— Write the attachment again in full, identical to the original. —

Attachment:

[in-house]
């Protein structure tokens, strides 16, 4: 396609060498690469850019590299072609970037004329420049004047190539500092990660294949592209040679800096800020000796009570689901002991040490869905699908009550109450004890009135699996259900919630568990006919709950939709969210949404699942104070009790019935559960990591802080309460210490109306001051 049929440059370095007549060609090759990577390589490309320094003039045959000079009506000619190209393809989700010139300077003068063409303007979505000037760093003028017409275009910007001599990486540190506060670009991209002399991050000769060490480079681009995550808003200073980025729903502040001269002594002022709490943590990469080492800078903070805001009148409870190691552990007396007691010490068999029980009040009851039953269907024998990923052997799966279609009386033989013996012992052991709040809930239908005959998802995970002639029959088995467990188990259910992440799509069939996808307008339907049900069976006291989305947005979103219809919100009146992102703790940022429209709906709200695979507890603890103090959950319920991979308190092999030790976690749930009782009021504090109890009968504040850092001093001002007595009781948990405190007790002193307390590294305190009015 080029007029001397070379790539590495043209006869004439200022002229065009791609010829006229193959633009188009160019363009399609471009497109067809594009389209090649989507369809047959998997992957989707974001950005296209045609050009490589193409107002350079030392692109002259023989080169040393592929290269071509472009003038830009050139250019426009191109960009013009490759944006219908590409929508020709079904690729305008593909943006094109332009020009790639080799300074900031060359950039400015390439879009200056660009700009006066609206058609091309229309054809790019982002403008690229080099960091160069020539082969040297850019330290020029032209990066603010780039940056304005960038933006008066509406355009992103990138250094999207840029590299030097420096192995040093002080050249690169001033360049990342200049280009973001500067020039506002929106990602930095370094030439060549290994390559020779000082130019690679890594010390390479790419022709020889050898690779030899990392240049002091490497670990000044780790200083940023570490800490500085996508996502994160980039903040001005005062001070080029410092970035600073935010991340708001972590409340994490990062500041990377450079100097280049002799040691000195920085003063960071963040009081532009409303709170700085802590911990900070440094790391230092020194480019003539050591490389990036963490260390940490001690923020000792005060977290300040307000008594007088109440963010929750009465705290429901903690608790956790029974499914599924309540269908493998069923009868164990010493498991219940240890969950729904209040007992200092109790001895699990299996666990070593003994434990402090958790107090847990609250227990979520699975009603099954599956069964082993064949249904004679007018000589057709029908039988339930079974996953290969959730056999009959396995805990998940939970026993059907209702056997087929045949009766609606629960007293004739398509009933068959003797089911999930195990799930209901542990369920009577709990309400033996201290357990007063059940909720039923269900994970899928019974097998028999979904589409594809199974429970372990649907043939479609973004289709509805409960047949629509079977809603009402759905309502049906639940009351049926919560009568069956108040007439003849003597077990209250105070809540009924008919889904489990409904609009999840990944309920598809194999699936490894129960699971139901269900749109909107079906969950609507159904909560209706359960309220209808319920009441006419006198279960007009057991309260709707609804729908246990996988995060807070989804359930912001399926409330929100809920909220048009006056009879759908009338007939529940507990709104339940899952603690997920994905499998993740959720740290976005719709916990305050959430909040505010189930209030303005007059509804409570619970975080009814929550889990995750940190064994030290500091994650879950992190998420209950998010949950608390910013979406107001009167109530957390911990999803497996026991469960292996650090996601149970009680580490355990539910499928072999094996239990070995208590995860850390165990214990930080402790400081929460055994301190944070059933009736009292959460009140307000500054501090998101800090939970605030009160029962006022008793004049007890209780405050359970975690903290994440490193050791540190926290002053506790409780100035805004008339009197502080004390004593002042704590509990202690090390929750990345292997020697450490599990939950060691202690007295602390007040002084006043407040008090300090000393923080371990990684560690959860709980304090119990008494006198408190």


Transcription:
[in-house]
């Protein structure tokens, strides 16, 4: 396609060498690469850019590299072609970037004329420049004047190539500092990660294949592209040679800096800020000796009570689901002991040490869905699908009550109450004890009135699996259900919630568990006919709950939709969210949404699942104070009790019935559960990591802080309460210490109306001051 049929440059370095007549060609090759990577390589490309320094003039045959000079009506000619190209393809989700010139300077003068063409303007979505000037760093003028017409275009910007001599990486540190506060670009991209002399991050000769060490480079681009995550808003200073980025729903502040001269002594002022709490943590990469080492800078903070805001009148409870190691552990007396007691010490068999029980009040009851039953269907024998990923052997799966279609009386033989013996012992052991709040809930239908005959998802995970002639029959088995467990188990259910992440799509069939996808307008339907049900069976006291989305947005979103219809919100009146992102703790940022429209709906709200695979507890603890103090959950319920991979308190092999030790976690749930009782009021504090109890009968504040850092001093001002007595009781948990405190007790002193307390590294305190009015 080029007029001397070379790539590495043209006869004439200022002229065009791609010829006229193959633009188009160019363009399609471009497109067809594009389209090649989507369809047959998997992957989707974001950005296209045609050009490589193409107002350079030392692109002259023989080169040393592929290269071509472009003038830009050139250019426009191109960009013009490759944006219908590409929508020709079904690729305008593909943006094109332009020009790639080799300074900031060359950039400015390439879009200056660009700009006066609206058609091309229309054809790019982002403008690229080099960091160069020539082969040297850019330290020029032209990066603010780039940056304005960038933006008066509406355009992103990138250094999207840029590299030097420096192995040093002080050249690169001033360049990342200049280009973001500067020039506002929106990602930095370094030439060549290994390559020779000082130019690679890594010390390479790419022709020889050898690779030899990392240049002091490497670990000044780790200083940023570490800490500085996508996502994160980039903040001005005062001070080029410092970035600073935010991340708001972590409340994490990062500041990377450079100097280049002799040691000195920085003063960071963040009081532009409303709170700085802590911990900070440094790391230092020194480019003539050591490389990036963490260390940490001690923020000792005060977290300040307000008594007088109440963010929750009465705290429901903690608790956790029974499914599924309540269908493998069923009868164990010493498991219940240890969950729904209040007992200092109790001895699990299996666990070593003994434990402090958790107090847990609250227990979520699975009603099954599956069964082993064949249904004679007018000589057709029908039988339930079974996953290969959730056999009959396995805990998940939970026993059907209702056997087929045949009766609606629960007293004739398509009933068959003797089911999930195990799930209901542990369920009577709990309400033996201290357990007063059940909720039923269900994970899928019974097998028999979904589409594809199974429970372990649907043939479609973004289709509805409960047949629509079977809603009402759905309502049906639940009351049926919560009568069956108040007439003849003597077990209250105070809540009924008919889904489990409904609009999840990944309920598809194999699936490894129960699971139901269900749109909107079906969950609507159904909560209706359960309220209808319920009441006419006198279960007009057991309260709707609804729908246990996988995060807070989804359930912001399926409330929100809920909220048009006056009879759908009338007939529940507990709104339940899952603690997920994905499998993740959720740290976005719709916990305050959430909040505010189930209030303005007059509804409570619970975080009814929550889990995750940190064994030290500091994650879950992190998420209950998010949950608390910013979406107001009167109530957390911990999803497996026991469960292996650090996601149970009680580490355990539910499928072999094996239990070995208590995860850390165990214990930080402790400081929460055994301190944070059933009736009292959460009140307000500054501090998101800090939970605030009160029962006022008793004049007890209780405050359970975690903290994440490193050791540190926290002053506790409780100035805004008339009197502080004390004593002042704590509990202690090390929750990345292997020697450490599990939950060691202690007295602390007040002084006043407040008090300090000393923080371990990684560690959860709980304090119990008494006198408190």